November 09, 2008
On a key 3rd down late in the 3rd quarter of the Giants-Eagles game, Eli Manning was flagged for a penalty for throwing the ball after having crossed the line of scrimmage. The first down completion was overturned and the Giants appeared to have been forced to kick a field goal that would have cut the Eagles lead to one point.
Tom Coughlin challenged the play though, a decision that earned catcalls from both the NBC announcing crew and the group I was watching the game with. Replays clearly showed the ball was well over the line of scrimmage.
Imagine everyone's surprise, then, when referee Walt Coleman announced that the call was overturned. The rule, apparently, dictates that every part of the quarterback's body has to be over the line of scrimmage for a penalty to be called. Since Eli's right foot was still on the line, he is considered behind the line of scrimmage and the pass is legal. To which I say, "WHAT?!"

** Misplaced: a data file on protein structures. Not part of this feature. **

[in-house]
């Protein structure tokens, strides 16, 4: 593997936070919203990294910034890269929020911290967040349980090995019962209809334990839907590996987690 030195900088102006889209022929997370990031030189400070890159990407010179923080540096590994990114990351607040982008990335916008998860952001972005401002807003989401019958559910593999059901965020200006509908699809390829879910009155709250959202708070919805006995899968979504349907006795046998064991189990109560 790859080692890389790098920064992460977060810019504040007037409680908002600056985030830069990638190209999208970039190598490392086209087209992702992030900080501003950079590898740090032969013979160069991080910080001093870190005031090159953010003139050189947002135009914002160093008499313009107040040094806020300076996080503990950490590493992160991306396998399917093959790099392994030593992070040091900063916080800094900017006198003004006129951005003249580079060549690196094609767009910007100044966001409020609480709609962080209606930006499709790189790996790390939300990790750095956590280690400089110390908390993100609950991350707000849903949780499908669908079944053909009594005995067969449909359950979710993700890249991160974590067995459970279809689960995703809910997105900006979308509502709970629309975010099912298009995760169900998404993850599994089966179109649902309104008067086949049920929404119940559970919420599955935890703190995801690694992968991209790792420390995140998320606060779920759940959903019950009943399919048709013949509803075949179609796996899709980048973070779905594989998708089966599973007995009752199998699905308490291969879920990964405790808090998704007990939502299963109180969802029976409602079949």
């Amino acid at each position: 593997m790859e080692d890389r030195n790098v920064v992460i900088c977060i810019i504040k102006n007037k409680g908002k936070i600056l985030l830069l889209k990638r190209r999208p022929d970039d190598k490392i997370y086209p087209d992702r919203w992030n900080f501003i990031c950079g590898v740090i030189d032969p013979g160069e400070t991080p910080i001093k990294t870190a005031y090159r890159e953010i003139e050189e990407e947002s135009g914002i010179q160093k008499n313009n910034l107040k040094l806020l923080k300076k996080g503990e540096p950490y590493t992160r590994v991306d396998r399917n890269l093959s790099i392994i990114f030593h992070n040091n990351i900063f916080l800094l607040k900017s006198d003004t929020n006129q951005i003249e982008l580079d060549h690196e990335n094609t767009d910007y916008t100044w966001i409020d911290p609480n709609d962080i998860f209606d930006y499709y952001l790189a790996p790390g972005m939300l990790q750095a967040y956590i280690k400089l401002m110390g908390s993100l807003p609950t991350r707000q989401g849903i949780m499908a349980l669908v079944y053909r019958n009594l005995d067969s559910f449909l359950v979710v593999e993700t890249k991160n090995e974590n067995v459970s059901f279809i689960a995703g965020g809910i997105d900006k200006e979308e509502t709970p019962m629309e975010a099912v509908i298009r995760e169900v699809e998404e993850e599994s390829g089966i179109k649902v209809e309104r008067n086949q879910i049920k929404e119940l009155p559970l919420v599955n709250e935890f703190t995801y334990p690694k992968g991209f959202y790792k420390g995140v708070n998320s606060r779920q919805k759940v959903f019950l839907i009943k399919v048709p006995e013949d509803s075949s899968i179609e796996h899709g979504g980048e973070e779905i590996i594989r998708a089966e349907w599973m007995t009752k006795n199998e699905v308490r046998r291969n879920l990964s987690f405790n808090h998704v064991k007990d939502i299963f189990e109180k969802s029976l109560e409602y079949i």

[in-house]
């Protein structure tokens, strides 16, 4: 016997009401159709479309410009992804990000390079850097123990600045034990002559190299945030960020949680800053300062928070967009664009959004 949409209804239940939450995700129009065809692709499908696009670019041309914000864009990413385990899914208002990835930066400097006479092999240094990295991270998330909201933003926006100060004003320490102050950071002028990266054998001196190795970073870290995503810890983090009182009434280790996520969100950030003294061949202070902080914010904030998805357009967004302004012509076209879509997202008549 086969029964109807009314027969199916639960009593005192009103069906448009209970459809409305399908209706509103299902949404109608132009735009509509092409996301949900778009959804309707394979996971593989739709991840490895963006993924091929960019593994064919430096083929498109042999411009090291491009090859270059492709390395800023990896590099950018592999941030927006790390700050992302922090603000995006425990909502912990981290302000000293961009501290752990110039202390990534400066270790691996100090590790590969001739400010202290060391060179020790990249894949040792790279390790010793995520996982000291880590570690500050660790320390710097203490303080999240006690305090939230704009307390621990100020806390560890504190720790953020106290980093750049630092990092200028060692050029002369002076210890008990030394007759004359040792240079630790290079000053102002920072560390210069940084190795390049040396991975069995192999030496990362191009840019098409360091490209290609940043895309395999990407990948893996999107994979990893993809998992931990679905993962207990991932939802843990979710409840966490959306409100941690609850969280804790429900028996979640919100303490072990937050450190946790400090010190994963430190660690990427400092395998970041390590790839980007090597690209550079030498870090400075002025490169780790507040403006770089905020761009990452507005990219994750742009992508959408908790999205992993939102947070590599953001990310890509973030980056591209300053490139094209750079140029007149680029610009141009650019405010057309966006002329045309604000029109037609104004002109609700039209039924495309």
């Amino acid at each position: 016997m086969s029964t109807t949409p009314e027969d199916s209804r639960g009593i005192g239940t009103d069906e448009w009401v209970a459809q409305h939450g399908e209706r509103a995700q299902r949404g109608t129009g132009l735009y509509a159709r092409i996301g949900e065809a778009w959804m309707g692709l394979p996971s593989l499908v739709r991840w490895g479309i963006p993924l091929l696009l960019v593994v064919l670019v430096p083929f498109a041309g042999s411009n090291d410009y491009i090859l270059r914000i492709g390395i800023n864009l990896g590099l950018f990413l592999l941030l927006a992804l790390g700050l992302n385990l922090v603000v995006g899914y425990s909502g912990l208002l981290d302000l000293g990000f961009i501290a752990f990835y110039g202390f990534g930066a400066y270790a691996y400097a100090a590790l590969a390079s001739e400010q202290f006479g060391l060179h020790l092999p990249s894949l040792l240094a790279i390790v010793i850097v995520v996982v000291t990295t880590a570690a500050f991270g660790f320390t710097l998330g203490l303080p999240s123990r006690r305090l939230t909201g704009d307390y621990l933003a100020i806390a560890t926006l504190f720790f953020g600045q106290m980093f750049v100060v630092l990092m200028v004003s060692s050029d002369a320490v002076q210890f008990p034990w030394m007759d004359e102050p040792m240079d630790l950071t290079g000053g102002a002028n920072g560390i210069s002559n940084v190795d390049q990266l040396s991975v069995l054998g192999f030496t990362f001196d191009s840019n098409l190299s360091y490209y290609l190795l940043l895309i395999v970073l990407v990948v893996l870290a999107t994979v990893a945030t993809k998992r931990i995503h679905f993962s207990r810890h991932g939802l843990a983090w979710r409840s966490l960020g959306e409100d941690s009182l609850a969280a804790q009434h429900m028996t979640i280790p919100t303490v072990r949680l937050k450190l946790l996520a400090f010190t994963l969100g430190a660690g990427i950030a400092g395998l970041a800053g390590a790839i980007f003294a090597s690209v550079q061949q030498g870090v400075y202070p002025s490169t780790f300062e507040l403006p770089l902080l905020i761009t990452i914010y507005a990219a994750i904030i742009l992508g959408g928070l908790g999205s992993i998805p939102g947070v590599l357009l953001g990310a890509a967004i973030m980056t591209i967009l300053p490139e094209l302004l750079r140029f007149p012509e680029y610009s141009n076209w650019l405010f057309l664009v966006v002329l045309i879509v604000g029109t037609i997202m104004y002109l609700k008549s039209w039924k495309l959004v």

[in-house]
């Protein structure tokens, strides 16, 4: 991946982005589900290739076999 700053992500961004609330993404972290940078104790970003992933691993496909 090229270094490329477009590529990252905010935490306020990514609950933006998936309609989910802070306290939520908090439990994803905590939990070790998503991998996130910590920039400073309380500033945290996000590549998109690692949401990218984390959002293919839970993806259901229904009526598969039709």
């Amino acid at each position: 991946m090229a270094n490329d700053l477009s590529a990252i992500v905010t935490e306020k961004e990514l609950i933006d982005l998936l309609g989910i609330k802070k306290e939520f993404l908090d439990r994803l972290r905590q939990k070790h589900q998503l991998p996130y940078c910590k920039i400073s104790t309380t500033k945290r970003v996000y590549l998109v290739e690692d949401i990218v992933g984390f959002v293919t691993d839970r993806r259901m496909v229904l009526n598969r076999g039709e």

This makes the tuck rule look like logical. Every spot ruling in football is based on the position of the ball. On a touchdown, the ball only needs to cross the plane of the endzone. The ball carrier can have his toe on the two yard line and it wouldn't matter so long as the any part of the ball is touching the end zone.
Each individual play in a game is also spotted wherever the ball is located when a player is ruled down. And this threshold isn't only subjected to the football. When a player steps out of bounds, he's considered out at the instant one foot touches the line. It doesn't matter where the rest of the body is, all that matter is that if one bit of the toe touches the OB line, that player is out.
But the line of scrimmage rule is written so that quarterbacks have to entirely cross over into another plane in order to be over the line of scrimmage? Compared to the other rules, this one is a complete outlier. It's completely ridiculous.
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